Because adolescence is marked as a developmental period of discovering identity, you may see your teenager struggling with low self esteem. With a desire for growth and acting older, he or she may feel a sense of loss in letting go of what now may be considered by society as “childish” interests, activities, and relationships that once fostered his or her self-esteem. A drop in self esteem is also common towards the end of adolescence as your teenager is faced to stand on their own. This reality can feel overwhelming. Your teenager may find difficulty finding the motivation to be independent and consequently feel disappointed. Your teen's therapist will assist your teen in finding ways to express the challenges of adolescence, learn healthy communication skills, develop healthy coping skills, and help him or her find interests and hobbies that bolster their self esteem and gain a sense of identity and purpose.
If you notice your teenager excessively and disproportionately worrying, particularly over something that he or she has no control over, your teen may be suffering from anxiety. Commonly, these worries are tied with physical symptoms of upset stomach, fatigue, muscle aches, and headaches. Your teen may notice that excessive worries and physical symptoms manifest in particular areas of his or her life which can include social anxiety, test anxiety, repetitive behavior and rituals (OCD), and panic attacks, If left untreated, your teenager’s symptoms can lead to a decline in academic performance, missing school, and a loss of desire to participate in activities. Through various interventions like mindfulness, art therapy, games, and tension relaxation techniques, your therapist will help your teenager pin-point the roots of his or her anxiety, and develop strategies and coping skills to manage anxious thoughts and physical symptoms.
The changes (physically, emotionally, psychologically, and socially) during adolescence can often feel overwhelming and depleting. It is not uncommon for your teenager to experience symptoms of moodiness fluctuating from highs to lows. Your teenager's therapist can help your teen identify if he or she is experiencing depression. Symptoms of depression in adolescence include but are not limited to a drop in grades, withdrawal from social activities, loss of appetite or overeating, and difficulty sleeping. More severe symptoms include self-harm such as cutting, burning, picking, and suicide ideation. Your teenager's therapist can assist in identifying the underlying factors of his or her depression and implement various intervention techniques including mindfulness, art therapy, play therapy, and narrative counseling to relief symptoms. The therapist can also educate your teen on how to practice good "self care" and develop copping to skills to manage depressive symptoms for life at home and school.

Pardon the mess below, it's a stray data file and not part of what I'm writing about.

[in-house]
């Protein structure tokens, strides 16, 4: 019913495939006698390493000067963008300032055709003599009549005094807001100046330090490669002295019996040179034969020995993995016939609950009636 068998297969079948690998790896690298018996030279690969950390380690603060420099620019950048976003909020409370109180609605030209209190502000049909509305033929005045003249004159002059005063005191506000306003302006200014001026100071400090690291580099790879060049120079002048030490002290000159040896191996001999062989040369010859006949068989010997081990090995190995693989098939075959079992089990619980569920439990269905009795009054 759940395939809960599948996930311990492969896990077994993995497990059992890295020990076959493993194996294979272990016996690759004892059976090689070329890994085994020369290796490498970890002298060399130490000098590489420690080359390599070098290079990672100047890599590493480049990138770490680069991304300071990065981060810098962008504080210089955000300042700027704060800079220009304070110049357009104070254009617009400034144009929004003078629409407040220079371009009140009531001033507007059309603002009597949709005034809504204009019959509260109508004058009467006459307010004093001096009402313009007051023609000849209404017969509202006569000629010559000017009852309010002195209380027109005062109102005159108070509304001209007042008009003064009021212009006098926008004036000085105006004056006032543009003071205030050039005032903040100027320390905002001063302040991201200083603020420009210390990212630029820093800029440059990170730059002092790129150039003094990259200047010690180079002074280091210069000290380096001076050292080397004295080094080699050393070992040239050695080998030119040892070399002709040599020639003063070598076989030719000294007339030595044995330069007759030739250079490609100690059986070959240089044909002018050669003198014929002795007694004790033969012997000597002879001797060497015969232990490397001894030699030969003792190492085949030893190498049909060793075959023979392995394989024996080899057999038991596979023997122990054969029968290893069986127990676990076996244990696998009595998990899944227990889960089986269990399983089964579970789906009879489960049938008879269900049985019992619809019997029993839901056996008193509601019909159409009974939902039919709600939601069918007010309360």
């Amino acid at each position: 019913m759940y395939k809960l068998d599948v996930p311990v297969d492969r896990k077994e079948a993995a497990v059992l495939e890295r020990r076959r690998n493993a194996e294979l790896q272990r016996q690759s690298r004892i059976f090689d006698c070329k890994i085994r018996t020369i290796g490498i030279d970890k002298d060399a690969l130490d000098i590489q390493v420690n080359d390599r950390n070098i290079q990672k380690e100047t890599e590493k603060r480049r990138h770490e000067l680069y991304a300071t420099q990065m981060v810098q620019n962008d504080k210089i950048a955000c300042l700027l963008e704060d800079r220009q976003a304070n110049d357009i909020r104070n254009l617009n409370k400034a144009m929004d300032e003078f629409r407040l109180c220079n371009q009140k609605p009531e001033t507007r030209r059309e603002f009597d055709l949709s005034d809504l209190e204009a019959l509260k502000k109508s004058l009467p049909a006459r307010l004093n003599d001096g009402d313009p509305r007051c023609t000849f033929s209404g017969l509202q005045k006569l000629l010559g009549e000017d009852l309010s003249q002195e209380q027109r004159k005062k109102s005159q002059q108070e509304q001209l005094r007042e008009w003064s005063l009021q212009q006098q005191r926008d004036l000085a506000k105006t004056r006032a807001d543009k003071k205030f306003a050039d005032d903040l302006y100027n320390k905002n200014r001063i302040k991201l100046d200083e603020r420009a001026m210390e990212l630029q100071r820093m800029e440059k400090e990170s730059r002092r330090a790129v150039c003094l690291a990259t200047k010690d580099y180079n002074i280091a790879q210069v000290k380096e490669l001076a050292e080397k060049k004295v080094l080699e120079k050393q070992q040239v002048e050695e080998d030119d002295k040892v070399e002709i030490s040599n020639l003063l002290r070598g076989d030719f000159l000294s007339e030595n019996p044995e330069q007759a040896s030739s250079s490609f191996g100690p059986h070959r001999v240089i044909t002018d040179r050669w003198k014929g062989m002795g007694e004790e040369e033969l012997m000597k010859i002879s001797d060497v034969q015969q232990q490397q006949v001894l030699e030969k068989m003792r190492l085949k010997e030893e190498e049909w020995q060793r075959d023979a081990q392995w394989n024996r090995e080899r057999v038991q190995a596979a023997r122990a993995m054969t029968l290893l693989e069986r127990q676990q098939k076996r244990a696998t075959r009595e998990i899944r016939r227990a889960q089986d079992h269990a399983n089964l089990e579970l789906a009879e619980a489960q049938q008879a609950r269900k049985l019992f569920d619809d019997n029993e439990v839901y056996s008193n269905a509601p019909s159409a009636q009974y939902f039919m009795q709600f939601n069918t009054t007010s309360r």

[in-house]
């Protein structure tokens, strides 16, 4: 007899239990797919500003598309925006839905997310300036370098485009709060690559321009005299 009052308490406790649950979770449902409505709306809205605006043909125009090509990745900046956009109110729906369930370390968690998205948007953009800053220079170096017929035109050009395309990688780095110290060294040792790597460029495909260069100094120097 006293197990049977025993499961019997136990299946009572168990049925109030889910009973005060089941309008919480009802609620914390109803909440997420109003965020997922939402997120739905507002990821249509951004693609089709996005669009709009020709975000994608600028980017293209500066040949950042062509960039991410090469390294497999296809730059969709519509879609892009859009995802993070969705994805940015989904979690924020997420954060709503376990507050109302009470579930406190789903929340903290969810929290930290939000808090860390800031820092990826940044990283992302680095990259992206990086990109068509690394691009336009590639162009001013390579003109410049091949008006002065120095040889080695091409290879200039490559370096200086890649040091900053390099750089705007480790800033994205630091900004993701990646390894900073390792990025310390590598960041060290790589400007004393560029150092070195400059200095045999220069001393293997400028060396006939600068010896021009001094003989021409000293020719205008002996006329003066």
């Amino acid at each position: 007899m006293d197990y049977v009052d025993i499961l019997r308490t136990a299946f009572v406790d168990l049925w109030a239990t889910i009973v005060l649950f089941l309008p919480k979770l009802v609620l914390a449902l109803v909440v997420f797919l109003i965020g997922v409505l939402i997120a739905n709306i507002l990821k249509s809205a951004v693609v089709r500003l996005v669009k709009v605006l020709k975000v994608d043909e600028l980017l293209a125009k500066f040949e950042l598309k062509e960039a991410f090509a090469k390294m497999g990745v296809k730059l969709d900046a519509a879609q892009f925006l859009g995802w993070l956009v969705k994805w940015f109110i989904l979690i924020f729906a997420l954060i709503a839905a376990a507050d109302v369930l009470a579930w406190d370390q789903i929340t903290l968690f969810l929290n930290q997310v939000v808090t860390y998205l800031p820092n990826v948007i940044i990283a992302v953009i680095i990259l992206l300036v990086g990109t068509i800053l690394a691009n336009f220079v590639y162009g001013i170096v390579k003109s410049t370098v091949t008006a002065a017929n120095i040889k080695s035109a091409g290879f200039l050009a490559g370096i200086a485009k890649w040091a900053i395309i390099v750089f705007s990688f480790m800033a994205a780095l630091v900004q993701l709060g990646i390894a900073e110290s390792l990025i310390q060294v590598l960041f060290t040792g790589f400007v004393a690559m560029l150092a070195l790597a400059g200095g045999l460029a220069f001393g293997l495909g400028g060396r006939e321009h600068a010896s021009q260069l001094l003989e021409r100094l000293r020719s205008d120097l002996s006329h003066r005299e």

Bullying is a common and serious issue among our children. Bullying can take many forms and affects all parties involved including those who are bullied, those who bully, and those who witness bullying. According to the Center for Disease Control and Prevention, bullying is defined as “unwanted, aggressive behavior among school-aged children that involves a real or perceived power imbalance. The behavior is repeated, or has the potential to be repeated, over time.” Bullying can be apparent through physical actions or can be more discrete like exchanging words through gossip or through Internet and phones which consequently causes emotional damage. If your child/teen is being bullied, they are impacted both emotionally and psychologically. They may feel hurt, humiliated, exposed, or harassed. Bullying crosses over the line into harassment if your child is being bullied based on their sexual orientation, disability, race, ethnicity, sex, national origin, and other factors. Your child/teen’s therapist can provide a safe place for him/her to discuss the impact of bullying and help him/her devise ways to end bullying including ignoring the bully, using confrontation communication skills, notifying an administrator at school, and/or informing a parent. In handling bullying issues, your child/teen’s therapist takes safety as top priority. On the flip side, if you believe your child/teen is considered to be bullying others, his/her therapist can work on relational skills with peers and help develop empathy through various games and role play activities.